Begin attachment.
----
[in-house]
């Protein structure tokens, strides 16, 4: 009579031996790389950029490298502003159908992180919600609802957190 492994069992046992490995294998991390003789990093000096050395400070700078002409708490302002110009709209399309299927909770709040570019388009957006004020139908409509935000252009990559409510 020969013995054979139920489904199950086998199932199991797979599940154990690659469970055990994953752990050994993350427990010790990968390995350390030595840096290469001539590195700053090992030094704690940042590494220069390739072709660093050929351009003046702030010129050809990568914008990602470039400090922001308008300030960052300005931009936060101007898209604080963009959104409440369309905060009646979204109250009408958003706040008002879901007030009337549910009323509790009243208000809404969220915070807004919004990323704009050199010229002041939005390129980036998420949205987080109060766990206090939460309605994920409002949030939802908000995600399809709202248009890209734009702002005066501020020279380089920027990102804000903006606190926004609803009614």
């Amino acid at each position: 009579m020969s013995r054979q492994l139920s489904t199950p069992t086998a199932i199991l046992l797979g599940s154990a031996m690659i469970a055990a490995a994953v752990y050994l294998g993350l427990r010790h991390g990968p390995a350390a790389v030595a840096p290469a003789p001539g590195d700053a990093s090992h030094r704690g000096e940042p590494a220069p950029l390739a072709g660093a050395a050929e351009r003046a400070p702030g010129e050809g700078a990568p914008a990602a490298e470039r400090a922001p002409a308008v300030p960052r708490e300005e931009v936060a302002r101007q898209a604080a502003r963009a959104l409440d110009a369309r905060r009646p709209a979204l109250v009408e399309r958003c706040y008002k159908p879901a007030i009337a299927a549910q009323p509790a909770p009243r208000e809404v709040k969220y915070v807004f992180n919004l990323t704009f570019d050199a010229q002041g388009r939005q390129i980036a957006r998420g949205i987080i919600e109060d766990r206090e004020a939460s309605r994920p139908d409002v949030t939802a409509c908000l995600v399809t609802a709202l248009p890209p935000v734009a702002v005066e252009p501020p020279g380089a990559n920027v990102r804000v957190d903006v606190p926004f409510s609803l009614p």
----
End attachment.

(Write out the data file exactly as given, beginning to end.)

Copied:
[in-house]
């Protein structure tokens, strides 16, 4: 009579031996790389950029490298502003159908992180919600609802957190 492994069992046992490995294998991390003789990093000096050395400070700078002409708490302002110009709209399309299927909770709040570019388009957006004020139908409509935000252009990559409510 020969013995054979139920489904199950086998199932199991797979599940154990690659469970055990994953752990050994993350427990010790990968390995350390030595840096290469001539590195700053090992030094704690940042590494220069390739072709660093050929351009003046702030010129050809990568914008990602470039400090922001308008300030960052300005931009936060101007898209604080963009959104409440369309905060009646979204109250009408958003706040008002879901007030009337549910009323509790009243208000809404969220915070807004919004990323704009050199010229002041939005390129980036998420949205987080109060766990206090939460309605994920409002949030939802908000995600399809709202248009890209734009702002005066501020020279380089920027990102804000903006606190926004609803009614």
């Amino acid at each position: 009579m020969s013995r054979q492994l139920s489904t199950p069992t086998a199932i199991l046992l797979g599940s154990a031996m690659i469970a055990a490995a994953v752990y050994l294998g993350l427990r010790h991390g990968p390995a350390a790389v030595a840096p290469a003789p001539g590195d700053a990093s090992h030094r704690g000096e940042p590494a220069p950029l390739a072709g660093a050395a050929e351009r003046a400070p702030g010129e050809g700078a990568p914008a990602a490298e470039r400090a922001p002409a308008v300030p960052r708490e300005e931009v936060a302002r101007q898209a604080a502003r963009a959104l409440d110009a369309r905060r009646p709209a979204l109250v009408e399309r958003c706040y008002k159908p879901a007030i009337a299927a549910q009323p509790a909770p009243r208000e809404v709040k969220y915070v807004f992180n919004l990323t704009f570019d050199a010229q002041g388009r939005q390129i980036a957006r998420g949205i987080i919600e109060d766990r206090e004020a939460s309605r994920p139908d409002v949030t939802a409509c908000l995600v399809t609802a709202l248009p890209p935000v734009a702002v005066e252009p501020p020279g380089a990559n920027v990102r804000v957190d903006v606190p926004f409510s609803l009614p």